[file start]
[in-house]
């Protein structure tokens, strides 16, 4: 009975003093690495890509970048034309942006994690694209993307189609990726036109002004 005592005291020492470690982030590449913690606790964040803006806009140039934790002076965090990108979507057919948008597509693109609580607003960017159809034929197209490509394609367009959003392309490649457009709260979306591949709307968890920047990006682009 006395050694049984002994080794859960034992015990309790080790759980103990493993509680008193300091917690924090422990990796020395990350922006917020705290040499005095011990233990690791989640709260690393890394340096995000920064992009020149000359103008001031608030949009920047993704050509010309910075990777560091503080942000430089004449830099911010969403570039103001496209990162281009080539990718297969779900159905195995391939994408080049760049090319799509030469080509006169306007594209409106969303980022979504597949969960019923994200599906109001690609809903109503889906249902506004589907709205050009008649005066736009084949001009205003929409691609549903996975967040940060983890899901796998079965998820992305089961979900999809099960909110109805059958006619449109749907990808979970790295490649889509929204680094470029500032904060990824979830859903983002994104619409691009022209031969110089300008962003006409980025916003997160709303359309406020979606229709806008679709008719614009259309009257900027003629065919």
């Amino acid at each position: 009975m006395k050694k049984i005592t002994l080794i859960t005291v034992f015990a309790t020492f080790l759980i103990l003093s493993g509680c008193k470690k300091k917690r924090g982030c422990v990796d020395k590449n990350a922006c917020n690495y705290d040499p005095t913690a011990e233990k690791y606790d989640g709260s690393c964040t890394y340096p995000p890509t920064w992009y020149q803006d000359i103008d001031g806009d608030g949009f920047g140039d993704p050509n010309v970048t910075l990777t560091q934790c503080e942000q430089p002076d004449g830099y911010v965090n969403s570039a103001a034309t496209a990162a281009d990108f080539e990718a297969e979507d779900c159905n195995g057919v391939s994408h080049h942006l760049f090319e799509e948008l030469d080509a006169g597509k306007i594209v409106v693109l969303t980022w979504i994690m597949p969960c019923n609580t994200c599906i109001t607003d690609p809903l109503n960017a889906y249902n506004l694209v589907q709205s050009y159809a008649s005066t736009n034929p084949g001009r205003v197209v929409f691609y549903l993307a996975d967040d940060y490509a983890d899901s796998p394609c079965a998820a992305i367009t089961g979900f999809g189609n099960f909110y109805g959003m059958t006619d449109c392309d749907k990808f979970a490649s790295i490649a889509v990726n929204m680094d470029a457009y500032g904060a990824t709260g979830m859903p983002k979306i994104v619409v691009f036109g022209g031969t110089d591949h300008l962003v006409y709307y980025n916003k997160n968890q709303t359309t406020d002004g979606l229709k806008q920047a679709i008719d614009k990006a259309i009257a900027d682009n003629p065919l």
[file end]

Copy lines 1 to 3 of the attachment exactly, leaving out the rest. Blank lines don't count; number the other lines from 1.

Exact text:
[in-house]
């Protein structure tokens, strides 16, 4: 009975003093690495890509970048034309942006994690694209993307189609990726036109002004 005592005291020492470690982030590449913690606790964040803006806009140039934790002076965090990108979507057919948008597509693109609580607003960017159809034929197209490509394609367009959003392309490649457009709260979306591949709307968890920047990006682009 006395050694049984002994080794859960034992015990309790080790759980103990493993509680008193300091917690924090422990990796020395990350922006917020705290040499005095011990233990690791989640709260690393890394340096995000920064992009020149000359103008001031608030949009920047993704050509010309910075990777560091503080942000430089004449830099911010969403570039103001496209990162281009080539990718297969779900159905195995391939994408080049760049090319799509030469080509006169306007594209409106969303980022979504597949969960019923994200599906109001690609809903109503889906249902506004589907709205050009008649005066736009084949001009205003929409691609549903996975967040940060983890899901796998079965998820992305089961979900999809099960909110109805059958006619449109749907990808979970790295490649889509929204680094470029500032904060990824979830859903983002994104619409691009022209031969110089300008962003006409980025916003997160709303359309406020979606229709806008679709008719614009259309009257900027003629065919």
């Amino acid at each position: 009975m006395k050694k049984i005592t002994l080794i859960t005291v034992f015990a309790t020492f080790l759980i103990l003093s493993g509680c008193k470690k300091k917690r924090g982030c422990v990796d020395k590449n990350a922006c917020n690495y705290d040499p005095t913690a011990e233990k690791y606790d989640g709260s690393c964040t890394y340096p995000p890509t920064w992009y020149q803006d000359i103008d001031g806009d608030g949009f920047g140039d993704p050509n010309v970048t910075l990777t560091q934790c503080e942000q430089p002076d004449g830099y911010v965090n969403s570039a103001a034309t496209a990162a281009d990108f080539e990718a297969e979507d779900c159905n195995g057919v391939s994408h080049h942006l760049f090319e799509e948008l030469d080509a006169g597509k306007i594209v409106v693109l969303t980022w979504i994690m597949p969960c019923n609580t994200c599906i109001t607003d690609p809903l109503n960017a889906y249902n506004l694209v589907q709205s050009y159809a008649s005066t736009n034929p084949g001009r205003v197209v929409f691609y549903l993307a996975d967040d940060y490509a983890d899901s796998p394609c079965a998820a992305i367009t089961g979900f999809g189609n099960f909110y109805g959003m059958t006619d449109c392309d749907k990808f979970a490649s790295i490649a889509v990726n929204m680094d470029a457009y500032g904060a990824t709260g979830m859903p983002k979306i994104v619409v691009f036109g022209g031969t110089d591949h300008l962003v006409y709307y980025n916003k997160n968890q709303t359309t406020d002004g979606l229709k806008q920047a679709i008719d614009k990006a259309i009257a900027d682009n003629p065919l």